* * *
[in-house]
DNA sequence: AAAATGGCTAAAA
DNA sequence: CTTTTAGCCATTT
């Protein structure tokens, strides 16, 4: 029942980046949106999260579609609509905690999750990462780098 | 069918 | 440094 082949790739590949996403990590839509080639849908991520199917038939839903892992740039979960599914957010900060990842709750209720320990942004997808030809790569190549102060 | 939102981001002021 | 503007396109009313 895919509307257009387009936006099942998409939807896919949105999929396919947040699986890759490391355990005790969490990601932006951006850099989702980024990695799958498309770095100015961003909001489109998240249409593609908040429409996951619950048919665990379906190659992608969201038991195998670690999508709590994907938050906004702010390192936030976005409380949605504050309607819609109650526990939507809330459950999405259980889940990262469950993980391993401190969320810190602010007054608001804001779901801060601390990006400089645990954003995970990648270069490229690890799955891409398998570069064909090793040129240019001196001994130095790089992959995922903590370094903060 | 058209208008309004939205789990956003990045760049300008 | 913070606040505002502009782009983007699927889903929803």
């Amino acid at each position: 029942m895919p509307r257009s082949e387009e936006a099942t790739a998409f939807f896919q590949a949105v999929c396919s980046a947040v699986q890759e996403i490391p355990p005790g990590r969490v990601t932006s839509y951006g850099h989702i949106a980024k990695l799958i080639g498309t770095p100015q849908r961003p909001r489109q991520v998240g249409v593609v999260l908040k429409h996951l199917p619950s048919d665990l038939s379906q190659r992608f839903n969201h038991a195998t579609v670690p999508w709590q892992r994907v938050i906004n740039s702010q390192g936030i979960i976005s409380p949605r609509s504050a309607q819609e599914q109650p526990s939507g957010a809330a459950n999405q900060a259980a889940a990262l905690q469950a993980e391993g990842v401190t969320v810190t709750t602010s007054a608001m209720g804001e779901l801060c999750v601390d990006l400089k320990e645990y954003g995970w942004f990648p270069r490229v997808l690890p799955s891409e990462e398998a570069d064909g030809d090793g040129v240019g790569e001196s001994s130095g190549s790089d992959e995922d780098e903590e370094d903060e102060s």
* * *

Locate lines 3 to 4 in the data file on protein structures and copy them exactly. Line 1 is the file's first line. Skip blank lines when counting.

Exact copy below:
DNA sequence: CTTTTAGCCATTT
């Protein structure tokens, strides 16, 4: 029942980046949106999260579609609509905690999750990462780098 | 069918 | 440094 082949790739590949996403990590839509080639849908991520199917038939839903892992740039979960599914957010900060990842709750209720320990942004997808030809790569190549102060 | 939102981001002021 | 503007396109009313 895919509307257009387009936006099942998409939807896919949105999929396919947040699986890759490391355990005790969490990601932006951006850099989702980024990695799958498309770095100015961003909001489109998240249409593609908040429409996951619950048919665990379906190659992608969201038991195998670690999508709590994907938050906004702010390192936030976005409380949605504050309607819609109650526990939507809330459950999405259980889940990262469950993980391993401190969320810190602010007054608001804001779901801060601390990006400089645990954003995970990648270069490229690890799955891409398998570069064909090793040129240019001196001994130095790089992959995922903590370094903060 | 058209208008309004939205789990956003990045760049300008 | 913070606040505002502009782009983007699927889903929803």